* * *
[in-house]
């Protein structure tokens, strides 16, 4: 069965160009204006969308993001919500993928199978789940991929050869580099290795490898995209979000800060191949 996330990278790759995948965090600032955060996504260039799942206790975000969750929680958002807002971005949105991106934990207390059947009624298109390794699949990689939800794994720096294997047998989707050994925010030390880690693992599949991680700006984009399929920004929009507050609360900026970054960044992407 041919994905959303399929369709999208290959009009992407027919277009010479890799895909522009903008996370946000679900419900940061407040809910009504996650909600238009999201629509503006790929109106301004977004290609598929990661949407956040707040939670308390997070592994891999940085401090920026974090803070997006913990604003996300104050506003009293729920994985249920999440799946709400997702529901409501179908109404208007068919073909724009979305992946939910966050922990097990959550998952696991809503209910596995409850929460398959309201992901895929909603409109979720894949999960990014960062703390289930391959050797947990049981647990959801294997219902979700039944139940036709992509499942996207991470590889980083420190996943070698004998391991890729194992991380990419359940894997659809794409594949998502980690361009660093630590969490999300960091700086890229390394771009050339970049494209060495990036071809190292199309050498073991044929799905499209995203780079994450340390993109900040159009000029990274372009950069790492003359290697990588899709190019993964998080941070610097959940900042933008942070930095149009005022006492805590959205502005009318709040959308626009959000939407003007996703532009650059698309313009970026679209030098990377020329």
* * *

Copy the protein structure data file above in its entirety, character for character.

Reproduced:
[in-house]
């Protein structure tokens, strides 16, 4: 069965160009204006969308993001919500993928199978789940991929050869580099290795490898995209979000800060191949 996330990278790759995948965090600032955060996504260039799942206790975000969750929680958002807002971005949105991106934990207390059947009624298109390794699949990689939800794994720096294997047998989707050994925010030390880690693992599949991680700006984009399929920004929009507050609360900026970054960044992407 041919994905959303399929369709999208290959009009992407027919277009010479890799895909522009903008996370946000679900419900940061407040809910009504996650909600238009999201629509503006790929109106301004977004290609598929990661949407956040707040939670308390997070592994891999940085401090920026974090803070997006913990604003996300104050506003009293729920994985249920999440799946709400997702529901409501179908109404208007068919073909724009979305992946939910966050922990097990959550998952696991809503209910596995409850929460398959309201992901895929909603409109979720894949999960990014960062703390289930391959050797947990049981647990959801294997219902979700039944139940036709992509499942996207991470590889980083420190996943070698004998391991890729194992991380990419359940894997659809794409594949998502980690361009660093630590969490999300960091700086890229390394771009050339970049494209060495990036071809190292199309050498073991044929799905499209995203780079994450340390993109900040159009000029990274372009950069790492003359290697990588899709190019993964998080941070610097959940900042933008942070930095149009005022006492805590959205502005009318709040959308626009959000939407003007996703532009650059698309313009970026679209030098990377020329």